Thanks guys! What a wonderful memory to come alive again so vividly.
The other call from the past was a request to write a word or two about the playwright and poet Joan Ure (Betty Clark). A book of her poems, The Tiny Talent, has been published in Orkney and the publishers have invited people who knew her to send in a word or two. My piece is titled Visiting Meikle Mochrum and is up there on the BRAE editions website.
Joan's poems are sensitive and subtle - and the book is very nicely produced. Well worth buying.
Meanwhile, miniature daffodils declare war on winter, along with crocusses and snowdrops and hellebores. Even the willow has pussies on it. We humans, however, being much less hardy, negotiate regular truces, and the cows accept it all with their usual stoicism.
I have for some years been boasting that I am Scotland's greatest cow poet, but I have been demoted by a better one - Jim Carruth, who was made Glasgow's poet laureate or makar in 2014. Jim comes from a Renfrewshire farm and his poems about farming life and life in general are really beautiful. However, we are both on a par in James Naughtie's selection of "The Best of The Best" poems for the Scottish Poetry Library as Jim and I are two of the twenty selected from fifteen years of "The Best" of each year. My poem is about cows and his is about a mole-catcher. You can read them on the Scottish Poetry Library website, along with various comments from the earlier editors of "The Best" and from James Naughtie and the poets themselves.
I interviewed Jim Naughtie a while back for a radio programme. Yes, I know, he is the radio interviewer, but I wanted him to talk about Ronald Center, his piano teacher in Huntly long ago for one of my Scotland's Music programmes. Center was an outstanding composer. Jim was as good an interviewee as interviewer. I look forward to meeting him again when he presents his choice of poems at the Aye Write festival in Glasgow on the 30th March, when some of us will be reading our poems and one other Scottish poem (any period) of our own choice. I think I will go for a Drummond of Hawthornden sonnet.
I am working on the third edition of Scotland's Music and have recently been doing a statistical analysis of triadic 4-note patterns in a 1766 fiddle manuscript. Esoteric or what? But it is in fact very interesting because it highlights the extraordinary inventiveness of Scots fiddle music composers working with a deliberately limited harmonic palette. They knew how to make a lot out of a very little. If only Haydn and Mozart had known what the Scots were up to they would have made their viola and cello parts much more interesting, instead of their usual do-dee-da-dee pattern going on endlessly while the violin does its prima-donna thing.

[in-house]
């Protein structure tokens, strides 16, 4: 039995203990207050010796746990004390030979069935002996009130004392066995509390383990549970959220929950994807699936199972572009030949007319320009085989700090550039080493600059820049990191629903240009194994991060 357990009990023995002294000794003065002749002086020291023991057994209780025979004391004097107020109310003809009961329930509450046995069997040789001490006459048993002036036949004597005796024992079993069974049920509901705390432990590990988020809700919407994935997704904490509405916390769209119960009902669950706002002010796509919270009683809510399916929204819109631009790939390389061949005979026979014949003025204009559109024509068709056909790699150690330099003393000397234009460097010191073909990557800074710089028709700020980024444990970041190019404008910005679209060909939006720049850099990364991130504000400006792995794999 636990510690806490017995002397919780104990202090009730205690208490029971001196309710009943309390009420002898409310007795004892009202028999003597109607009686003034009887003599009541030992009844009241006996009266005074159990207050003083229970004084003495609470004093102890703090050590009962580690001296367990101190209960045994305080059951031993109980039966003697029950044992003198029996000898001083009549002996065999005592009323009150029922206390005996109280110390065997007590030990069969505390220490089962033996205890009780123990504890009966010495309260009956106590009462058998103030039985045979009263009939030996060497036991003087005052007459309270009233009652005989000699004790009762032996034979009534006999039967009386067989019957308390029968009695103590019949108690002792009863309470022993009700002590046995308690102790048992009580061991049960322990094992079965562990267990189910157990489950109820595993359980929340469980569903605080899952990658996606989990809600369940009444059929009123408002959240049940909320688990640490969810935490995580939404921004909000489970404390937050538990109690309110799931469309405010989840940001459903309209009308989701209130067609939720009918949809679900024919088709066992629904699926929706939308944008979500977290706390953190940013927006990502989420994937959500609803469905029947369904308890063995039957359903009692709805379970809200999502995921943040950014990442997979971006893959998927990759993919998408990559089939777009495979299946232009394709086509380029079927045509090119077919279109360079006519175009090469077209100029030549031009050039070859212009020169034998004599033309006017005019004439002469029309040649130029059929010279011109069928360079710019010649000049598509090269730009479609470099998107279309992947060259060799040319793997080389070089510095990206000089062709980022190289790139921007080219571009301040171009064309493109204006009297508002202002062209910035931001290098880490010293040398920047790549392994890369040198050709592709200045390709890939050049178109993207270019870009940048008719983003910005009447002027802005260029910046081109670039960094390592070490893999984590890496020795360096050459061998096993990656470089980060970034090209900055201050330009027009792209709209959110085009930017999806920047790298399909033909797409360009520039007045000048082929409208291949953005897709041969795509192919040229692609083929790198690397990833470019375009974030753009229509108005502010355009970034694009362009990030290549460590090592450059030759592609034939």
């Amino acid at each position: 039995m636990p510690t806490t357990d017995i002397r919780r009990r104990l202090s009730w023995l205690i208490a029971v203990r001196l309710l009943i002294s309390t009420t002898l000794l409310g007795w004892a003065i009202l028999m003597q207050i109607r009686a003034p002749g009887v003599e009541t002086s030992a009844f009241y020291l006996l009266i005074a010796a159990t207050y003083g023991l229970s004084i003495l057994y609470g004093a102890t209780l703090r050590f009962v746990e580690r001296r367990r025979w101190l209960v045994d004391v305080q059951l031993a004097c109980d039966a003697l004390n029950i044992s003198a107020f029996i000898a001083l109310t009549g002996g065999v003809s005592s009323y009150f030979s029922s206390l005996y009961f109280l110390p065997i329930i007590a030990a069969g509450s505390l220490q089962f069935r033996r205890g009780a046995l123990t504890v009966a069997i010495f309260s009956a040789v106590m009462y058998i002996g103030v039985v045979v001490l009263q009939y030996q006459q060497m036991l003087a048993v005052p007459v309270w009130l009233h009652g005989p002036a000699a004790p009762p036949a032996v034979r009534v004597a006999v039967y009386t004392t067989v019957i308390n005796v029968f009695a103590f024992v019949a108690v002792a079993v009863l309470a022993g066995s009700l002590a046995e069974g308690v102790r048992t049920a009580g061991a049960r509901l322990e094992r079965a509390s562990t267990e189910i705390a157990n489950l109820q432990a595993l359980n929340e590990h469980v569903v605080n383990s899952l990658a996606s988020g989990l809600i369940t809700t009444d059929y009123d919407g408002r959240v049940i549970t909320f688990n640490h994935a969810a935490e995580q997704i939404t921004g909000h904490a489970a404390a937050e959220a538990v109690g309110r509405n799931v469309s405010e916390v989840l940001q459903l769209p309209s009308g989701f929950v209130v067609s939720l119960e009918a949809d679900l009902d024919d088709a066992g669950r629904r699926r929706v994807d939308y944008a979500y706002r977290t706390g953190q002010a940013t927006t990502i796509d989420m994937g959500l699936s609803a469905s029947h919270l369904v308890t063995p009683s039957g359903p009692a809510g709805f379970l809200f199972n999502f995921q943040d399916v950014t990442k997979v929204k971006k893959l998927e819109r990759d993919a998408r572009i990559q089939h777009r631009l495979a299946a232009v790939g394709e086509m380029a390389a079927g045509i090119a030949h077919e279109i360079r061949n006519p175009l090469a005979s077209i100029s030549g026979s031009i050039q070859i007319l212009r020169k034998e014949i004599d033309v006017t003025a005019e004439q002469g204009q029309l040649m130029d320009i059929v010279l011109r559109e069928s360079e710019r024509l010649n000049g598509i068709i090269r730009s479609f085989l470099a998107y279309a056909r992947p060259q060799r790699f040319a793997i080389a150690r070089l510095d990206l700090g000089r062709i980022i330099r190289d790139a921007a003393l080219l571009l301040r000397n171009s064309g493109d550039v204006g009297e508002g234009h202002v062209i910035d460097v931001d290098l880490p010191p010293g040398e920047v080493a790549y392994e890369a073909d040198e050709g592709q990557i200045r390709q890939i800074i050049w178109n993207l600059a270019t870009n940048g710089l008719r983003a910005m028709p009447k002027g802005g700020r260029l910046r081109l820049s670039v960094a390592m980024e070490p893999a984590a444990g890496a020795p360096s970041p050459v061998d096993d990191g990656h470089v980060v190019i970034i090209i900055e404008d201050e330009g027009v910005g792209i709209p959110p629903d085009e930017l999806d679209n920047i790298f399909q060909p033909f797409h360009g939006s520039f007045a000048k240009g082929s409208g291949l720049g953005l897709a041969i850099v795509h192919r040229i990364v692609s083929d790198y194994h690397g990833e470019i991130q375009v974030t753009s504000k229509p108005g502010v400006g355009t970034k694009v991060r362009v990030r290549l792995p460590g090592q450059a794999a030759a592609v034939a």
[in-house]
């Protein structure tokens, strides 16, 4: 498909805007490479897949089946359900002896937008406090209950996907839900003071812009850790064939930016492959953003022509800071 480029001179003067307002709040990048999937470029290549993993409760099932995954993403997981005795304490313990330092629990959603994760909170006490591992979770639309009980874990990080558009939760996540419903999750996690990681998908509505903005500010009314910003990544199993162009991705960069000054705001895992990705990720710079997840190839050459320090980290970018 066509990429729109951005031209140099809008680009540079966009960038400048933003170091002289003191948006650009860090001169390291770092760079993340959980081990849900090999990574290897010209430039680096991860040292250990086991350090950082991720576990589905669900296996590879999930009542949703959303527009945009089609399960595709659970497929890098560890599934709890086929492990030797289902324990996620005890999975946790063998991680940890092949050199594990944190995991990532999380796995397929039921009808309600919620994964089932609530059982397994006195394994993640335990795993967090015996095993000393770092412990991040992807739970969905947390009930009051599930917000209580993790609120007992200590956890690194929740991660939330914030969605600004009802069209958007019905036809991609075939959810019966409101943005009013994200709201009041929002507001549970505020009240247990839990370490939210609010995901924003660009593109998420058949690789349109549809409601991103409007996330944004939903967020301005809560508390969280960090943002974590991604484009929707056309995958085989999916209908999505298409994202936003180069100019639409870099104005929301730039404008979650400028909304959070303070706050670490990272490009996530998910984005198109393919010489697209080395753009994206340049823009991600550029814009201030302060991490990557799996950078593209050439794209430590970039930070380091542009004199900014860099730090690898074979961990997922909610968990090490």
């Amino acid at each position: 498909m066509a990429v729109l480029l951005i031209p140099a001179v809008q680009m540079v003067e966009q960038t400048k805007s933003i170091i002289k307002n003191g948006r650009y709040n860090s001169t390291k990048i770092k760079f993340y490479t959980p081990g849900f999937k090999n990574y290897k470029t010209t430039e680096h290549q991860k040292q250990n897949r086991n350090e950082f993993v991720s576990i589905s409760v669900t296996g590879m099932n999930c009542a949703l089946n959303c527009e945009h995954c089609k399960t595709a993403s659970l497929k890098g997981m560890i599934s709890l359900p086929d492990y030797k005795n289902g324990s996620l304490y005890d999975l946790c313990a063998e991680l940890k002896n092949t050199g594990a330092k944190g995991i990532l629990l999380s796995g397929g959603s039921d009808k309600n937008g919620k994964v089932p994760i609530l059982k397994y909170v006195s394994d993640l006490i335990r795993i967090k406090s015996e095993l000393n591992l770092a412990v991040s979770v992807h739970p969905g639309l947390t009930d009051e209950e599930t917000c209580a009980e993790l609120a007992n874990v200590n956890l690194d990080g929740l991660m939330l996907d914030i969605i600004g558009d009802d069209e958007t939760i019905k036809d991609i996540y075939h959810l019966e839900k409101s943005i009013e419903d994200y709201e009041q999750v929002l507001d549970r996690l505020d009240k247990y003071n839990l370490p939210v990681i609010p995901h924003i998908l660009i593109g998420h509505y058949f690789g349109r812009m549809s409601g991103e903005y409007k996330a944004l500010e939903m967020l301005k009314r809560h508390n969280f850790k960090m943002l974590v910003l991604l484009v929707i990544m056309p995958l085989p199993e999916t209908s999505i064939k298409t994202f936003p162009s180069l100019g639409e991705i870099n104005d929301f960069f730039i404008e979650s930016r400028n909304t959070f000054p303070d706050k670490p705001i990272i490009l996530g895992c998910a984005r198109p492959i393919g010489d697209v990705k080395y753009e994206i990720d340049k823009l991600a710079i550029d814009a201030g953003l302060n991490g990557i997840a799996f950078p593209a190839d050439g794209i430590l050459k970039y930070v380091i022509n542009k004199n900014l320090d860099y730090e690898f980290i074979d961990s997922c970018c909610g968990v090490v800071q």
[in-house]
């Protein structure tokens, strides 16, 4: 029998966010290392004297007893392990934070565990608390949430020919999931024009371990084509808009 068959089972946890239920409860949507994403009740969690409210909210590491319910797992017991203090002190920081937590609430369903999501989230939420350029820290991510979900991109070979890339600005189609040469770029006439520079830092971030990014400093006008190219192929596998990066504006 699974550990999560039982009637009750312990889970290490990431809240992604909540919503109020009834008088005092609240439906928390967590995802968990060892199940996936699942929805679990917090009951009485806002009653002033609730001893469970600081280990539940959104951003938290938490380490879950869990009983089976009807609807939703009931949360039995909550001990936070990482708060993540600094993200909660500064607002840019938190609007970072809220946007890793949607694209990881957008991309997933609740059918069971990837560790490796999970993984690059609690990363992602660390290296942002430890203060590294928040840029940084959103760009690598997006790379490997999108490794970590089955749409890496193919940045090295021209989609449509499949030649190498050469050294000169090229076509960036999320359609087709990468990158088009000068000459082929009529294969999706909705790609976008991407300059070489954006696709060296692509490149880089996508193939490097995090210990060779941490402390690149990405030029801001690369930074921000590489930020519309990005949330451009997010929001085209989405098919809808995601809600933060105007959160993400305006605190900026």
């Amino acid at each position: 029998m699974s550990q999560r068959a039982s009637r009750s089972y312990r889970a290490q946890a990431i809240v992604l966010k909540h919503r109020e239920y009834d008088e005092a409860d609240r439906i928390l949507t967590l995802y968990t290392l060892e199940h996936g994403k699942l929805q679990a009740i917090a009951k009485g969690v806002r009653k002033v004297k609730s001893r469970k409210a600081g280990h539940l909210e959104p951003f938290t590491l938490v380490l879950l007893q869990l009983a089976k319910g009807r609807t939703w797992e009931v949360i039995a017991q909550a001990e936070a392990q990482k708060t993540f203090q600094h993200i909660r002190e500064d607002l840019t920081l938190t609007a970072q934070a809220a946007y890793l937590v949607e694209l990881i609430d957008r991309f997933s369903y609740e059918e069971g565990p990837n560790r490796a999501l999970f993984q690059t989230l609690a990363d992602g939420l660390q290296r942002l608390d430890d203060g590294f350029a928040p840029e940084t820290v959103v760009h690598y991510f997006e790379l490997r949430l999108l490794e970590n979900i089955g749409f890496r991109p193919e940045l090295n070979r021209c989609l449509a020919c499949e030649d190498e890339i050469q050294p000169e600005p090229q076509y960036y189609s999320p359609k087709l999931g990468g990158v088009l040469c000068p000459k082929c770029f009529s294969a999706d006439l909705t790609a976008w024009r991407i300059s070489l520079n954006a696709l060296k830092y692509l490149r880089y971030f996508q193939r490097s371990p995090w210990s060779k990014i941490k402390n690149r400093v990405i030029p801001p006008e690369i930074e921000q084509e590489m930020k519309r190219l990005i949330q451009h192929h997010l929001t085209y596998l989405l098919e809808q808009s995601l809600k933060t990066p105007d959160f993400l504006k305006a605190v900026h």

I went down to Glasgow by train from Mallaig on Thursday, beautiful, snowy, to hear Stuart MacRae's new opera Anthropocene. It was not an easy listen, but there was one truly beautiful section when the Ice-maiden first realises she is alive. The repeated descending bass line, harp, I think, and the voice beautifully hesitant, perfectly pitched, made for a little spell of wonderful music I will never forget. I had a chance while down to see my son, Sean's photographic exhibition Heids in the Glasgow Royal Concert Hall - part of Celtic Connections. If you don't know about the Festival, look it up. The photos are of some of the previous year's Celtic Connections musicians and they are absolutely brilliant. Intimate, funny, revealing, touching, always totally natural. Nothing posed. Back up on the train the next day; all the snow gone, low mists obscuring everything.
So what with the poets, the new opera, and the Celtic Connections photographs, Scotland's cultural scene is vibrant. Long may it continue so.
Many moons have risen and set since my last blog, some of them beautiful, some of them sad. Three dear friends and colleagues died recently - John Geddes and Martin Dalby, and now Tom Leonard. All three outstanding voices and personalities in the Scottish arts.
John and I were students together at the RSAMD and fellow composers, never rivals - and the same holds true for Martin who was my producer for BBC Radio Scotland's first series of Scotland's Music. I wrote their obituaries for The Herald - a strange responsibility when what one remembers above all is simply the fun and the companionship. And Tom, who became my friend through our mutual love of the music of Carl Nielsen and whose deeply sensitive and incisive honesty lived alongside a wicked wit. What a writer!
It was at the end of 2017 that I lost one of my oldest and deepest friends - the American sculptor Charles Wells. We met in Pietrasanta in 1974 and he taught me a little stone carving. His work was stunningly beautiful and his etchings were searching and strange. I stayed with him and his lovely wife, Diana, in New Mexico and Pennsylvania and they came often to join Bar and myself on Nashawena Island. I will never forget his first arrival on Skye and on the summit plateau of Ben Meabost, with low grey scudding clouds and he dancing away from me, loose-limbed, and turning round to exclaim with joy "Gee, John I just wanna disperse!"
This ageing business finds me included in Autumn Voices (edited by Robin Lloyd-Jones) as an interviewee and interviewer, alongside other old friends, mercifully still alive and including Alasdair Gray, Stewart Conn, Sheena Blackhall and Carl MacDougall: so we are now approaching that stage when we become pickled specimens to be placed on shelves beside scorpions in bottles and the like. All of which obliges one to further creative output in order to upset the assessors.
On that front, I have recently been commissioned to write a new piece for a new instrument - Donald Lindsay's Lindsay System chanter which has extended the range of the small pipes chanter at both ends. We have decided that my piece is to be called An Grianan, the sunny place, because it is happy. Not a cloud in its sky. Donald is going to play it when he presents an original pipe next week to the Piping Centre.